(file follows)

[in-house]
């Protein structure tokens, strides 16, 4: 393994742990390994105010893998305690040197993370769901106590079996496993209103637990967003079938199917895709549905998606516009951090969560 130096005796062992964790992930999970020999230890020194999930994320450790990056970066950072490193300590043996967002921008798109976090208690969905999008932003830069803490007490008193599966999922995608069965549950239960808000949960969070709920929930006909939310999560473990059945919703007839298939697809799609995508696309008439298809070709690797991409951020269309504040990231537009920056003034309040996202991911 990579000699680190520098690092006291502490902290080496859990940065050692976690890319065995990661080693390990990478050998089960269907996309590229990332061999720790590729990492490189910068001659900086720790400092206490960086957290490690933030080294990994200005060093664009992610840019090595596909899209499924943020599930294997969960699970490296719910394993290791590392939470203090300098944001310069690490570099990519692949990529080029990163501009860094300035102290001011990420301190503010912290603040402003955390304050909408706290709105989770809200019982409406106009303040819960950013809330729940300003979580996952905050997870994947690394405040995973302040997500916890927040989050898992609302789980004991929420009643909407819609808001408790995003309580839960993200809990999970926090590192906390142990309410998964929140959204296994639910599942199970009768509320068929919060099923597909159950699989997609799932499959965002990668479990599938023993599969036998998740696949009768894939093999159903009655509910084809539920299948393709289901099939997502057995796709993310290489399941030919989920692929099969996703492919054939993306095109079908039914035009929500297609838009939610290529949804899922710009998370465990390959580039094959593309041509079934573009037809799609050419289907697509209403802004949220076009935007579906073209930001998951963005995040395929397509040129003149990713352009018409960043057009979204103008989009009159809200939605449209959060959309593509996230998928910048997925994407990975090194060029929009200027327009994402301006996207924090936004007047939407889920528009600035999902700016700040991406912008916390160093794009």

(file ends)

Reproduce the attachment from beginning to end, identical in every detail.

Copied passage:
[in-house]
């Protein structure tokens, strides 16, 4: 393994742990390994105010893998305690040197993370769901106590079996496993209103637990967003079938199917895709549905998606516009951090969560 130096005796062992964790992930999970020999230890020194999930994320450790990056970066950072490193300590043996967002921008798109976090208690969905999008932003830069803490007490008193599966999922995608069965549950239960808000949960969070709920929930006909939310999560473990059945919703007839298939697809799609995508696309008439298809070709690797991409951020269309504040990231537009920056003034309040996202991911 990579000699680190520098690092006291502490902290080496859990940065050692976690890319065995990661080693390990990478050998089960269907996309590229990332061999720790590729990492490189910068001659900086720790400092206490960086957290490690933030080294990994200005060093664009992610840019090595596909899209499924943020599930294997969960699970490296719910394993290791590392939470203090300098944001310069690490570099990519692949990529080029990163501009860094300035102290001011990420301190503010912290603040402003955390304050909408706290709105989770809200019982409406106009303040819960950013809330729940300003979580996952905050997870994947690394405040995973302040997500916890927040989050898992609302789980004991929420009643909407819609808001408790995003309580839960993200809990999970926090590192906390142990309410998964929140959204296994639910599942199970009768509320068929919060099923597909159950699989997609799932499959965002990668479990599938023993599969036998998740696949009768894939093999159903009655509910084809539920299948393709289901099939997502057995796709993310290489399941030919989920692929099969996703492919054939993306095109079908039914035009929500297609838009939610290529949804899922710009998370465990390959580039094959593309041509079934573009037809799609050419289907697509209403802004949220076009935007579906073209930001998951963005995040395929397509040129003149990713352009018409960043057009979204103008989009009159809200939605449209959060959309593509996230998928910048997925994407990975090194060029929009200027327009994402301006996207924090936004007047939407889920528009600035999902700016700040991406912008916390160093794009």